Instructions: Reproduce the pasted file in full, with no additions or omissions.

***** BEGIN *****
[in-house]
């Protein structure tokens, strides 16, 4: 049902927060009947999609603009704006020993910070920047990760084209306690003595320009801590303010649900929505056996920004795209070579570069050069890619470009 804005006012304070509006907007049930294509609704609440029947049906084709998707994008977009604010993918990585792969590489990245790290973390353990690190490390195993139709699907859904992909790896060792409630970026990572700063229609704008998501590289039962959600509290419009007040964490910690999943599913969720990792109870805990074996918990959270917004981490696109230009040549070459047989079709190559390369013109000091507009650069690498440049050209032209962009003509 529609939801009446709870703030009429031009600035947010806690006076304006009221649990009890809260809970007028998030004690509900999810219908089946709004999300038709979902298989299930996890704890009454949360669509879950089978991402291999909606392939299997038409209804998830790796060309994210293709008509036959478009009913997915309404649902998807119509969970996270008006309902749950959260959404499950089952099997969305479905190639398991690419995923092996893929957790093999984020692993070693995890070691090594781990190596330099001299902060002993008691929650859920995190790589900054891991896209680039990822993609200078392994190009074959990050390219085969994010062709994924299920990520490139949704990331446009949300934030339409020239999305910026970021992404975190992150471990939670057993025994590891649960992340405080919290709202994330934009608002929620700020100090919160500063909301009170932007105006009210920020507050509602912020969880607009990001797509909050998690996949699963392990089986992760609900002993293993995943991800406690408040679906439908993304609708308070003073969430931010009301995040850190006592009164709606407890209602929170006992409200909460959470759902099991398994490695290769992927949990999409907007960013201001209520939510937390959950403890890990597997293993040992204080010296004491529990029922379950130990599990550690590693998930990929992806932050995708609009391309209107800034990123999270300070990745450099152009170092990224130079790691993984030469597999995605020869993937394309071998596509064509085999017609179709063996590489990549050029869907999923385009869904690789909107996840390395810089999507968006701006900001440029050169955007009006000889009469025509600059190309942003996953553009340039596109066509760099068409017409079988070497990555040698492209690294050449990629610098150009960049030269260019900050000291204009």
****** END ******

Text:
[in-house]
């Protein structure tokens, strides 16, 4: 049902927060009947999609603009704006020993910070920047990760084209306690003595320009801590303010649900929505056996920004795209070579570069050069890619470009 804005006012304070509006907007049930294509609704609440029947049906084709998707994008977009604010993918990585792969590489990245790290973390353990690190490390195993139709699907859904992909790896060792409630970026990572700063229609704008998501590289039962959600509290419009007040964490910690999943599913969720990792109870805990074996918990959270917004981490696109230009040549070459047989079709190559390369013109000091507009650069690498440049050209032209962009003509 529609939801009446709870703030009429031009600035947010806690006076304006009221649990009890809260809970007028998030004690509900999810219908089946709004999300038709979902298989299930996890704890009454949360669509879950089978991402291999909606392939299997038409209804998830790796060309994210293709008509036959478009009913997915309404649902998807119509969970996270008006309902749950959260959404499950089952099997969305479905190639398991690419995923092996893929957790093999984020692993070693995890070691090594781990190596330099001299902060002993008691929650859920995190790589900054891991896209680039990822993609200078392994190009074959990050390219085969994010062709994924299920990520490139949704990331446009949300934030339409020239999305910026970021992404975190992150471990939670057993025994590891649960992340405080919290709202994330934009608002929620700020100090919160500063909301009170932007105006009210920020507050509602912020969880607009990001797509909050998690996949699963392990089986992760609900002993293993995943991800406690408040679906439908993304609708308070003073969430931010009301995040850190006592009164709606407890209602929170006992409200909460959470759902099991398994490695290769992927949990999409907007960013201001209520939510937390959950403890890990597997293993040992204080010296004491529990029922379950130990599990550690590693998930990929992806932050995708609009391309209107800034990123999270300070990745450099152009170092990224130079790691993984030469597999995605020869993937394309071998596509064509085999017609179709063996590489990549050029869907999923385009869904690789909107996840390395810089999507968006701006900001440029050169955007009006000889009469025509600059190309942003996953553009340039596109066509760099068409017409079988070497990555040698492209690294050449990629610098150009960049030269260019900050000291204009």